King's Lynn Quantity Surveyors

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Guild hall in Kings Lynn 02

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Information for Kings Lynn:

Kings Lynn Location: Norfolk, Eastern England, Eastern England, United Kingdom.

Kings Lynn Post Code: PE30

Kings Lynn Dialling Code: 01553

Kings Lynn Population: 42,800 (Census of 2011)

Ordnance Survey Map Reference for Kings Lynn: TF62390

Previously referred to as Lynn or Lin (and later as Bishop's Lynn), the lively market town and port of Kings Lynn in Norfolk was during the past one of the most vital maritime ports in Britain. It presently has a resident population of approximately 42,000 and attracts quite a high number of visitors, who head there to absorb the story of this delightful place and also to savor its many fine sights and events. The name of the town (Lynn) is taken from the Celtic word for "pool or lake" and no doubt indicates the fact that this spot used to be engulfed by an extensive tidal lake.

The town is situated at the southern end of the Wash in the county of Norfolk, the noticable bite out of the east coast of England where King John is believed to have lost all his gold and jewels in twelve fifteen. He had enjoyed a feast by the citizens of Lynn (which it was then called), then a booming port, but was caught by a nasty high tide as he headed west over treacherous marshes in the direction of Newark and the treasure was lost and never to be found again. A short while after this, he passed away of a surfeit of peaches (or lampreys) based upon which narrative you believe. These days the town is a natural hub, the hub for commerce between the East Midlands and East Anglia, the train terminus of the London, Cambridge, Ely main line, and a bridging point which links 'high' Norfolk heading toward Norwich to the east, and 'low' Norfolk, the flat fenlands and marshes to the south of the Wash.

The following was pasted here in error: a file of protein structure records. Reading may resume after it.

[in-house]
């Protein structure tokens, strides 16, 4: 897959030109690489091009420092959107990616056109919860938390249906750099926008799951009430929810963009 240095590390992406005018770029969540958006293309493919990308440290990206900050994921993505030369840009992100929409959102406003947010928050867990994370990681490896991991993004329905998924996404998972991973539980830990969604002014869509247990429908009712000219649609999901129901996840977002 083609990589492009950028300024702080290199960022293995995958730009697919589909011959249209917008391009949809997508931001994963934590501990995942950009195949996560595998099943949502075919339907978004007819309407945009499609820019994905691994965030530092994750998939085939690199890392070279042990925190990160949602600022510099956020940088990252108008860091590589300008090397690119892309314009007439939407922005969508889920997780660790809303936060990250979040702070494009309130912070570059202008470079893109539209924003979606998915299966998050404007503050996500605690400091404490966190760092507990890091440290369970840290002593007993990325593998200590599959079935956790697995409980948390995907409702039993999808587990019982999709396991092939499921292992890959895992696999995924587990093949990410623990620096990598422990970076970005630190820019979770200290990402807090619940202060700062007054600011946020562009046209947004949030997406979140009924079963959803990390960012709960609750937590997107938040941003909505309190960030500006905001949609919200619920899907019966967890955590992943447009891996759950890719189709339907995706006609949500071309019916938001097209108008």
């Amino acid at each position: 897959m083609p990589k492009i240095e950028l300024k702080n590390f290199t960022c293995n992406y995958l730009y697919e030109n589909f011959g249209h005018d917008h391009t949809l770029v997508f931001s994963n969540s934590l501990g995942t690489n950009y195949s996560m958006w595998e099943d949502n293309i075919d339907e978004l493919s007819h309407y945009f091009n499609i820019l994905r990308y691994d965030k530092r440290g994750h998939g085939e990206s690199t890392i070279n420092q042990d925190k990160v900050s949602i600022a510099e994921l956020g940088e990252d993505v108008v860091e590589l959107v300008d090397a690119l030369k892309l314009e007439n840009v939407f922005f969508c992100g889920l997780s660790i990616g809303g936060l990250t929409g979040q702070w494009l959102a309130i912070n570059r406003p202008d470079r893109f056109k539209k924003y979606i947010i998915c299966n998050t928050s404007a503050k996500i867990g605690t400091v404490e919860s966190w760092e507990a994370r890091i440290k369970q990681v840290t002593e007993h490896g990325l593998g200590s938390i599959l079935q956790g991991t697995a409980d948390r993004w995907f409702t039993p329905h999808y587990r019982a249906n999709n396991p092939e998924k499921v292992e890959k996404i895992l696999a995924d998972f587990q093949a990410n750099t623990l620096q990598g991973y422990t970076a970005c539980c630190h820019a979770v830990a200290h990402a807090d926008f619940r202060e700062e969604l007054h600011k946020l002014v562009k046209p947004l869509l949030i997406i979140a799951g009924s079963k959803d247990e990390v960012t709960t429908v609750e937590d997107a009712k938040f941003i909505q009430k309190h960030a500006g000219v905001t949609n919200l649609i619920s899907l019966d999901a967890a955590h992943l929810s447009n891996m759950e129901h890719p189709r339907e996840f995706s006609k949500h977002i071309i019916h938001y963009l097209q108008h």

Kings-lynn-river-great-ouseThe royal associations for King's Lynn tend to be more potent currently than in King John's time. Just a few kilometers towards the north-east you will find Sandringham, a prime tourist attraction and one of the Queen's exclusive estates. The town of King's Lynn itself itself is set largely on the east bank of the River Great Ouse estuary. Some of the streets adjacent to the river, notably the ones near to the the iconic St Margaret's Church, have remained very much as they were a couple of centuries ago.